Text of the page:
Service Learning Approval for Supplemental Materials Instructions
All printed and presented material needs to be approved as follows:
a. If you print patient-education materials directly from a reputable source (AHA, NHLBI, ADA, ACS) then it does not require approval to distribute to patients.
i. If you use portions from one or more of the above sources to create a pamphlet or presentation, then it does need approval and each source should be cited. Use AMA or APA for referencing sources, be consistent.
ii. If you add to the original pamphlet but do not alter it, then approval is required for the additional information, which must be cited.
iii. You may use as many sources as you feel are appropriate to create your pamphlet or presentation and all sources must be cited. This requires approval.
iv. It is not recommended to alter the prepared patient-education materials from the national websites. You may print multiple pamphlets if you think critical information is missing from one, but the best mantra is “keep it simple.” In other words, one or two handouts is best.
b. If you use anecdotal evidence, make sure it applies to the topic being addressed and that your experience enhances the printed material, not contradicts. If this information is not formally presented, then approval is not required. If it is formally incorporated into a verbal presentation, it should be approved. Since verbal presentations are less structured than a poster or PowerPoint, an outline is recommended with key points.
c. If any preceptor is requesting an oral presentation, make sure you understand the expectations and parameters for the presentation; for example, audience, time frame, objectives, depth and scope.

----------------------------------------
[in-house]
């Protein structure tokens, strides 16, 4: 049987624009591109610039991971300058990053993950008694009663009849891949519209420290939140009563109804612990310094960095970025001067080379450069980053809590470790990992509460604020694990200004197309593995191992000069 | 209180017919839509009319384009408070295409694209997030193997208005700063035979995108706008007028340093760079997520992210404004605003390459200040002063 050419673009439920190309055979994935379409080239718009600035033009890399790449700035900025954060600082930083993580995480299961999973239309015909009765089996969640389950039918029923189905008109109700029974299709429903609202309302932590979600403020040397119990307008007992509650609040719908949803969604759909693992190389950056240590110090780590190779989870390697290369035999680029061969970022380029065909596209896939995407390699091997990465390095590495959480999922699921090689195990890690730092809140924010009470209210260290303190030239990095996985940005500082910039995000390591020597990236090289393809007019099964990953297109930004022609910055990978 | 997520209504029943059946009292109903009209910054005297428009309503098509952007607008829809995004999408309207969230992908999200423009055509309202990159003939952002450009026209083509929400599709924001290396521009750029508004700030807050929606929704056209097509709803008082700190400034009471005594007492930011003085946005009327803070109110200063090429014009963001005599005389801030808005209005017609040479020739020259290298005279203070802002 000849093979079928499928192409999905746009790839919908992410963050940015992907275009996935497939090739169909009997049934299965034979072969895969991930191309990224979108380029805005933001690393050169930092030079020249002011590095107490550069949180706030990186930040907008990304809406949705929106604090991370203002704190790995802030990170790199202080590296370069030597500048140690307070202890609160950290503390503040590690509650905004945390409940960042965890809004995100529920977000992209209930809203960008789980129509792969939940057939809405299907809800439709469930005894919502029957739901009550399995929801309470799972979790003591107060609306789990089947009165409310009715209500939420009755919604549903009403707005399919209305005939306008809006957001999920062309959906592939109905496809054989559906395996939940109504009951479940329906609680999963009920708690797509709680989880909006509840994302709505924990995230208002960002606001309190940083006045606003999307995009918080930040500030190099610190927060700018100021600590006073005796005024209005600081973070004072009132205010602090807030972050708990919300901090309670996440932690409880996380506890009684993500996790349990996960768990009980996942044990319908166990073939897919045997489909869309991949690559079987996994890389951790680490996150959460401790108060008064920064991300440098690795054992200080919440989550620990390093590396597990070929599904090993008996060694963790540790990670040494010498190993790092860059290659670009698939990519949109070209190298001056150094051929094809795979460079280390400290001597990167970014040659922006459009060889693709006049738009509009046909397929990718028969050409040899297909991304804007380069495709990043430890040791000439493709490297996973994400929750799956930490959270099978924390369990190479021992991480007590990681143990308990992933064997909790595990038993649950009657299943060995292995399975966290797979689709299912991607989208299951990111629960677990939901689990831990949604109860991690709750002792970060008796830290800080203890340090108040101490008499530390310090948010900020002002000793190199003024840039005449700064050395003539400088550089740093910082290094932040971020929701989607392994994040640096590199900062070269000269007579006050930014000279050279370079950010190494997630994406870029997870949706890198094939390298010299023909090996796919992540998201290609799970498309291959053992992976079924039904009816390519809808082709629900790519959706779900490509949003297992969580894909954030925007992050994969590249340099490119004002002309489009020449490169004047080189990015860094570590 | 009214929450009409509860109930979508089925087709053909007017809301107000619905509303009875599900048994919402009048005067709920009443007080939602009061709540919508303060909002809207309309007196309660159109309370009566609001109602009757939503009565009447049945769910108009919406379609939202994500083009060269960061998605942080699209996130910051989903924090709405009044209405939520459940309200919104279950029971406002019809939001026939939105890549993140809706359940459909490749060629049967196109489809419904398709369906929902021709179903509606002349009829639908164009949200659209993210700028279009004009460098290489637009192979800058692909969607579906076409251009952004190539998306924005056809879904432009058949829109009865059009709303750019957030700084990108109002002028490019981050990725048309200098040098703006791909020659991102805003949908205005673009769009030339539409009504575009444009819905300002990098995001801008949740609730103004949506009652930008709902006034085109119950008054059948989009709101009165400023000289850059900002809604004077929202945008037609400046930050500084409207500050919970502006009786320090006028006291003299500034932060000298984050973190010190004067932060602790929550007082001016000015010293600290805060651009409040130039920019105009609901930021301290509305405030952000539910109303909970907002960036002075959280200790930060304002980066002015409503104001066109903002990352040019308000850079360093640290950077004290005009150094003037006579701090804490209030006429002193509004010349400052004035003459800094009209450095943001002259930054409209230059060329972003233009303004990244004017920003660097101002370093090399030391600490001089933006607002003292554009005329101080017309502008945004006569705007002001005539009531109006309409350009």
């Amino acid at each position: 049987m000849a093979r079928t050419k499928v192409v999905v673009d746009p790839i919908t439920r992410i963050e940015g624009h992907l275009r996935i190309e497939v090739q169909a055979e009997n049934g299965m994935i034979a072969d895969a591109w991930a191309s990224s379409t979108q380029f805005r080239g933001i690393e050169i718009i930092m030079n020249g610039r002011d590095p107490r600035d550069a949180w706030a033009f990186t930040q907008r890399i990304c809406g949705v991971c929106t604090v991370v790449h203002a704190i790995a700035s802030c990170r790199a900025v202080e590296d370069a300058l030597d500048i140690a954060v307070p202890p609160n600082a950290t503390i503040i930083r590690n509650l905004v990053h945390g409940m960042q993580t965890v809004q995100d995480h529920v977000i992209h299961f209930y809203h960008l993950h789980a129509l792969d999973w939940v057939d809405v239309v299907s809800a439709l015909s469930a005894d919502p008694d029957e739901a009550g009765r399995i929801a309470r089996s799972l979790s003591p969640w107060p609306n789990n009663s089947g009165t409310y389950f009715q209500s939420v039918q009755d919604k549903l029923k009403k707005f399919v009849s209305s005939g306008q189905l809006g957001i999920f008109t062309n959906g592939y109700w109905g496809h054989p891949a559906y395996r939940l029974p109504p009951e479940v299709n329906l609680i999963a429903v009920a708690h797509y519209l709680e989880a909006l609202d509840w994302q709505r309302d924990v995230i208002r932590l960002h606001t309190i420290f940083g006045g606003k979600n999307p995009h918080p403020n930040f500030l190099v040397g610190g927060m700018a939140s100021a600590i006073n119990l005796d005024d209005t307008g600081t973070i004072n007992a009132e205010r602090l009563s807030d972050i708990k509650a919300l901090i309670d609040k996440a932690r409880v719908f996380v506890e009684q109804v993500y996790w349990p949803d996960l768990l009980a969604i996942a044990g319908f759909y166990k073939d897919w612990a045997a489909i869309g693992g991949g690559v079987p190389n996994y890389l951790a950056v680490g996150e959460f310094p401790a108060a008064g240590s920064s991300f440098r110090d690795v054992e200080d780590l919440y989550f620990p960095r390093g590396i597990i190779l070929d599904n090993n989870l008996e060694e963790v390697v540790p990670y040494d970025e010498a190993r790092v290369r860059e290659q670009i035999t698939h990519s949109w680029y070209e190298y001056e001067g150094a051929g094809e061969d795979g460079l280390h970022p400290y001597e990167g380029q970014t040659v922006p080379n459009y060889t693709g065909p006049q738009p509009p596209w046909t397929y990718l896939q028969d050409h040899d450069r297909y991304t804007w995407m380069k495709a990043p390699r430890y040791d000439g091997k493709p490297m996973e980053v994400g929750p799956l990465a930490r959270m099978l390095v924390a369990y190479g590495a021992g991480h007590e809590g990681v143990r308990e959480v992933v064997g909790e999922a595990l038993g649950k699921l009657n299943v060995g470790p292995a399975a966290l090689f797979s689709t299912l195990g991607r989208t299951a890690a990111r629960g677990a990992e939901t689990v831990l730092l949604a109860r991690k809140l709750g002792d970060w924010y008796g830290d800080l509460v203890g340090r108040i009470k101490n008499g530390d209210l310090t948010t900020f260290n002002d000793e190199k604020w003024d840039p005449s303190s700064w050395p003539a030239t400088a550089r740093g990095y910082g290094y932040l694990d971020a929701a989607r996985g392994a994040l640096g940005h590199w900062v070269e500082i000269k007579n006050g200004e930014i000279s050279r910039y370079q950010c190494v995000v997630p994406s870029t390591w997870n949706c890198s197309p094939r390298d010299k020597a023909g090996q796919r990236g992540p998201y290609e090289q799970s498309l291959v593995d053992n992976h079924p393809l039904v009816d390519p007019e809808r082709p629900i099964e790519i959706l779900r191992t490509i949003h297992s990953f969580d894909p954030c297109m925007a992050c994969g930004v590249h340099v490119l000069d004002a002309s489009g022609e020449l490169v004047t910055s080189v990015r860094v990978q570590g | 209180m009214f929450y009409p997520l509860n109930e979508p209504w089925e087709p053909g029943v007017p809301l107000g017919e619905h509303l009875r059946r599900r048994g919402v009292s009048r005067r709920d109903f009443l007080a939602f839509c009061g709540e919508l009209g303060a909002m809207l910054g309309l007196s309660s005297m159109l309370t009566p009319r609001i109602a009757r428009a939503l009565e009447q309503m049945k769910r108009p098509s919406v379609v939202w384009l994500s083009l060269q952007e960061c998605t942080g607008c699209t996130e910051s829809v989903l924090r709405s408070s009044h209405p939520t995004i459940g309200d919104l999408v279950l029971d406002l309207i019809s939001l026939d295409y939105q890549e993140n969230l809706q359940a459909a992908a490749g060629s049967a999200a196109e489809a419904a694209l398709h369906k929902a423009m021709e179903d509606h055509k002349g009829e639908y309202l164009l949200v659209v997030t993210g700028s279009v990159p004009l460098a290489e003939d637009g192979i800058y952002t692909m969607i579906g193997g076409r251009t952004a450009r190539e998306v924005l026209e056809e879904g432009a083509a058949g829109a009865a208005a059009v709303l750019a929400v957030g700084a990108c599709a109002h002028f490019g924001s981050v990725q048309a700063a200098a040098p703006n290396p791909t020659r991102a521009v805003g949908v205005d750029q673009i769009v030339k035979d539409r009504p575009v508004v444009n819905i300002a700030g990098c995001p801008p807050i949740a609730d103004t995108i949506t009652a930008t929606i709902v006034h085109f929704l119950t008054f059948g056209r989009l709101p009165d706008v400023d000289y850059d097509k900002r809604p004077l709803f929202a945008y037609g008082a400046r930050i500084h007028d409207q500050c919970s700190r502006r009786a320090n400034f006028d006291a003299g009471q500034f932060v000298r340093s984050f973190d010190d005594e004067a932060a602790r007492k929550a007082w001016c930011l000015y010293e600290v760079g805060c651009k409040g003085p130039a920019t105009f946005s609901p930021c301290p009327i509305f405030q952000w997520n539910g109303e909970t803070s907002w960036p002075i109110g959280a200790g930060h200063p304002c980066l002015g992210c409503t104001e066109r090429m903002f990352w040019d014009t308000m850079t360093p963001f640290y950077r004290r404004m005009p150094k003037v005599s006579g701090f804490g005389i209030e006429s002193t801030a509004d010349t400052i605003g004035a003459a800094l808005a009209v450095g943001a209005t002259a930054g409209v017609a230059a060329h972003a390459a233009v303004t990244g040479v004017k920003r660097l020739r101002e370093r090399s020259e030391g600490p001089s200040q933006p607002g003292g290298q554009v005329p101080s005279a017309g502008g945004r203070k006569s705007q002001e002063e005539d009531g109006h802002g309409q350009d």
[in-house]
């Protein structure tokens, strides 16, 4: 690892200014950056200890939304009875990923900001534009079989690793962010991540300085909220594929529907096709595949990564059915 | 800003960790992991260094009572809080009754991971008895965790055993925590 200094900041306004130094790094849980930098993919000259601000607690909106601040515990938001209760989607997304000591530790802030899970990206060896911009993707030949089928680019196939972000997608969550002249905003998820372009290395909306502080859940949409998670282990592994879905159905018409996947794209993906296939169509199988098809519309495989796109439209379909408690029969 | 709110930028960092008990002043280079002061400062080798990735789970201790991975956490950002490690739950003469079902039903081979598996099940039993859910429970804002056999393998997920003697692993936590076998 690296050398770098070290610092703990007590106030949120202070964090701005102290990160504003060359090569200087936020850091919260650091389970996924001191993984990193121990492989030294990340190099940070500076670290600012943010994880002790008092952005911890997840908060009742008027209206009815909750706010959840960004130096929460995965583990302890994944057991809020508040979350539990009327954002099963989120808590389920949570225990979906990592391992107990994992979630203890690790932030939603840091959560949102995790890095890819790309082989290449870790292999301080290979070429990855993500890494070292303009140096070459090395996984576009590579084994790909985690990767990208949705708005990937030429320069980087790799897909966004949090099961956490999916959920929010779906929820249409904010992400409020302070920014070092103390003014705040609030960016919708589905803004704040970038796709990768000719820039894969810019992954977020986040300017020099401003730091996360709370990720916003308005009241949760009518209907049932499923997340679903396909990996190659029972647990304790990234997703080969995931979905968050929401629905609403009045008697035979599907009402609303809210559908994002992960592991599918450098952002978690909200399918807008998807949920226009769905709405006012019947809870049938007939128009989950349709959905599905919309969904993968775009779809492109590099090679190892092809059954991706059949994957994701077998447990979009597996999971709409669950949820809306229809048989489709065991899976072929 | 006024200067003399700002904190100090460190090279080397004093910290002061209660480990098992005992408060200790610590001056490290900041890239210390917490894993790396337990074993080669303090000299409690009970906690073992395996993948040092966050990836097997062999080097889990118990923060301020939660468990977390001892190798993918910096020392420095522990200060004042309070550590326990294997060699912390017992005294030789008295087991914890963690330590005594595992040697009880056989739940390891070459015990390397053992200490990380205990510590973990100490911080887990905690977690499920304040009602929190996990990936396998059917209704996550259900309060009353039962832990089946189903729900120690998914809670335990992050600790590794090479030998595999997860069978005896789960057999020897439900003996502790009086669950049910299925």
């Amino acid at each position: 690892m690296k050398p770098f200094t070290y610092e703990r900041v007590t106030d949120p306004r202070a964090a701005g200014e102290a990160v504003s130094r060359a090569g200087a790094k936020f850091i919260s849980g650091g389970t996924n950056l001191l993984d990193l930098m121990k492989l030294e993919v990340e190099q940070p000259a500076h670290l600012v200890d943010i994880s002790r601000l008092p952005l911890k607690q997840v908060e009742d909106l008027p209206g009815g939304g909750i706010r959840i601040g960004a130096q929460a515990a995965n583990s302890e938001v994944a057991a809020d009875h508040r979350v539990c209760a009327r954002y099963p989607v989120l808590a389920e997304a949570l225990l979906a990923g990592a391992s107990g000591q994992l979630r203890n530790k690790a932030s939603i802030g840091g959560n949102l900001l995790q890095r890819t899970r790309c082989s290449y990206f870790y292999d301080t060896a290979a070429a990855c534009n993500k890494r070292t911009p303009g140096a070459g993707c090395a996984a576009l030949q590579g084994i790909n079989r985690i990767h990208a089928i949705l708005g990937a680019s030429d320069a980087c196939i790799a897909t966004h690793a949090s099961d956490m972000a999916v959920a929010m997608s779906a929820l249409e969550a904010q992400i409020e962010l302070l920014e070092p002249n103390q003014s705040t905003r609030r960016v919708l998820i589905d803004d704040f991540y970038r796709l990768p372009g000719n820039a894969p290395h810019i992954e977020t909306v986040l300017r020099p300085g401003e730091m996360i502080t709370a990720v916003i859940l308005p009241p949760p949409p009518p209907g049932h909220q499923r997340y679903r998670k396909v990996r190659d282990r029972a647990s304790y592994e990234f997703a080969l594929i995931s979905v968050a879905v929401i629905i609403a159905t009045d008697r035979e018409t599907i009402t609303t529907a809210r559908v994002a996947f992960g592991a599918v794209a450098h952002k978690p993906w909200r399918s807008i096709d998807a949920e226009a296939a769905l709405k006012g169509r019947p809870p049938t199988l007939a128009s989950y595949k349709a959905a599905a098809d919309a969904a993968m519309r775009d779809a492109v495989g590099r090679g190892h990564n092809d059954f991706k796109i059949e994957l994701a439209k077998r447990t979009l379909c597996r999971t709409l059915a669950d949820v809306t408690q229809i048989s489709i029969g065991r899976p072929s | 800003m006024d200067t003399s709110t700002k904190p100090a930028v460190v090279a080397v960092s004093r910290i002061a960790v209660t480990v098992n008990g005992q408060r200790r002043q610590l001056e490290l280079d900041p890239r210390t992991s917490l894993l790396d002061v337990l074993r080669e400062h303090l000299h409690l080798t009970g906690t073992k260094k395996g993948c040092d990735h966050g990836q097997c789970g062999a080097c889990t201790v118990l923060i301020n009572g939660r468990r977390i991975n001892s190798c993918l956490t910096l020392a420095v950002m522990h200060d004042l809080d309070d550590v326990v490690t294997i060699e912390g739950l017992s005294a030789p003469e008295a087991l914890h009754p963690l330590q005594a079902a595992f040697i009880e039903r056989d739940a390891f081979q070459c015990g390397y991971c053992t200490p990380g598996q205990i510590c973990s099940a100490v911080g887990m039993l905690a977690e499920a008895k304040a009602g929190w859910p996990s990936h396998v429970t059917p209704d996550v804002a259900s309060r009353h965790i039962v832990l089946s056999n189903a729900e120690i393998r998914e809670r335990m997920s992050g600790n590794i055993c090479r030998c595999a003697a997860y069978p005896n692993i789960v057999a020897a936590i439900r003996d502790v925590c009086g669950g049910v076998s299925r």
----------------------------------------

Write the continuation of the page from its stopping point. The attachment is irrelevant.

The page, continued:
i. If the presentation is pure oral delivery with no supporting materials, then an outline with key points is recommended.
ii. If it is oral plus a PowerPoint, then the PowerPoint only needs approval, make sure the sources are cited.
d. Caution against using your own knowledge to create materials for patients. The health care treatment and prevention model in the United States and throughout all developed countries in the world uses the concept of “evidence-based practice.” While textbooks can provide good general information and personal antidotes can punctuate an important concept, all practitioners and students should strive to use the evidence-based guidelines already established. There could be a few cases where you might be presenting a motivational speech to a group of patients, so this type of presentation would require fewer citations and more personal vignettes. In either case, every handout requires approval, except those mentioned in section a.